The Federal Reserve

The Fed's Goal and Responsibilities

The main goal of the fed is to stabilize the economy while it also makes important decisions that effect our economy.

The Fed is not public nor is it private.

History of the Fed

Late 1700's: The first money was printed to fiance the war

Early 1800's: Congress established the first bank

Mid 1800's: Congress chartered the second bank

Late 1800's: The National banking act passed but a banking panic sent the US into a depression

Finally in the early 1900's President Woodrow Wilson signed the federal reserve act of 1913 which established The Fed.

Board of Governors

  • Serve a 14 year term.
  • Responsibilities include: clearing checks, supervising banks and supplying money.
  • Janet Yellen is the current chairperson.
  • There are 12 District Banks.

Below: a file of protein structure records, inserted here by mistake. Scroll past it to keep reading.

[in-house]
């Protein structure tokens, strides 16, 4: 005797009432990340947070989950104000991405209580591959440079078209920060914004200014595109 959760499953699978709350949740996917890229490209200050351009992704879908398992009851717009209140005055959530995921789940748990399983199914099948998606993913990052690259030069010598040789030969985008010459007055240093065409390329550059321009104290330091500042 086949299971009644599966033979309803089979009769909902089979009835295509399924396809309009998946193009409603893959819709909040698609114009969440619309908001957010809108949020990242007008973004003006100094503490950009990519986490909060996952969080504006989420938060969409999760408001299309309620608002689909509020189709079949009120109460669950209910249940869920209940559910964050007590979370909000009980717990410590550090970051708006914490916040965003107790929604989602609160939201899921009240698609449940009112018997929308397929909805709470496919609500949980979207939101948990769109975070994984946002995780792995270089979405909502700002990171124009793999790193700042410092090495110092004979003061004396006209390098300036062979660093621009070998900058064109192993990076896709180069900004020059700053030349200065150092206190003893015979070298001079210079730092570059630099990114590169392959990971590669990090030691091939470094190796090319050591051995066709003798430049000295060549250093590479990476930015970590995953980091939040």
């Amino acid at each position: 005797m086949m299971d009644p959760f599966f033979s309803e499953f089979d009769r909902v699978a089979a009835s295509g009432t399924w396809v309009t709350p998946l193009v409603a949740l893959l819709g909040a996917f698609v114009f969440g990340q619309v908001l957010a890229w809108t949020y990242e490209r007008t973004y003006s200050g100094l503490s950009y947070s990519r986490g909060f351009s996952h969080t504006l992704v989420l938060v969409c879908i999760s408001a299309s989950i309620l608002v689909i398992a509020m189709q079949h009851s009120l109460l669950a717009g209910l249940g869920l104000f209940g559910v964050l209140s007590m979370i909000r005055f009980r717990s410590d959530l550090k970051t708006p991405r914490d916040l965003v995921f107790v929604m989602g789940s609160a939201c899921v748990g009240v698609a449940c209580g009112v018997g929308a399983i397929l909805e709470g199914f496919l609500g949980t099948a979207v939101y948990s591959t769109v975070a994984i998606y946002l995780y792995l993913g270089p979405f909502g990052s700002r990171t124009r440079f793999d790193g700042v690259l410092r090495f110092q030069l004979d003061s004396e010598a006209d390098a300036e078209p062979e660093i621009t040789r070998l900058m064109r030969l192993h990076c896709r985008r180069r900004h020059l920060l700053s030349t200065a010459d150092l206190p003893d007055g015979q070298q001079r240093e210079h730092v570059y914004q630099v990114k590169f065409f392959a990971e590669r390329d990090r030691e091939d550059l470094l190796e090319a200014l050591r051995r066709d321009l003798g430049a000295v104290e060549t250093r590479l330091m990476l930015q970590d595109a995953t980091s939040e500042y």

• They are located in:

San Francisco



St. Louis



Kansas City




New York


The FOMC and The Monetary Policy

The FOMC stands for Federal Open Market Committee

The FOMC meets 6-8 times each year to discuss Monetary Policy

The total number of voting members is 12.

  • All 7 board of governors
  • New York District Bank President
  • 4 other rotating district bank presidents

Inflation, Recession, and Depression

Inflation- Rising of prices

Recession- Bad, high unemployment

Depression- Really bad, long term recession

Reserve Banks

A Reserve Bank acts as the service division that carries out the policy and oversees financial institutions.

Bureau of Engraving and Printing

Located in Washington D.C. and in Texas.

The BEP prints paper currency

U.S. Mint

The U.S. Mint makes all of our coins.

If you have a coin it will either have a D or P on it for Denver or Pennsylvania.

Located in San Francisco, Denver, Fort Knox, New York, and Pennsylvania.

Each place does something different.

San Francisco and New York make commemorative coins, Denver and Pennsylvania spend coins daily and Fort Knox stores gold.


Without The Fed there would be 30,000 different currencies floating around The United States like in 1913. They could be issued anywhere at anytime to almost anyone. The problem with that is that some currencies would cost more than others, some would be backed by silver or gold, and others by government bonds.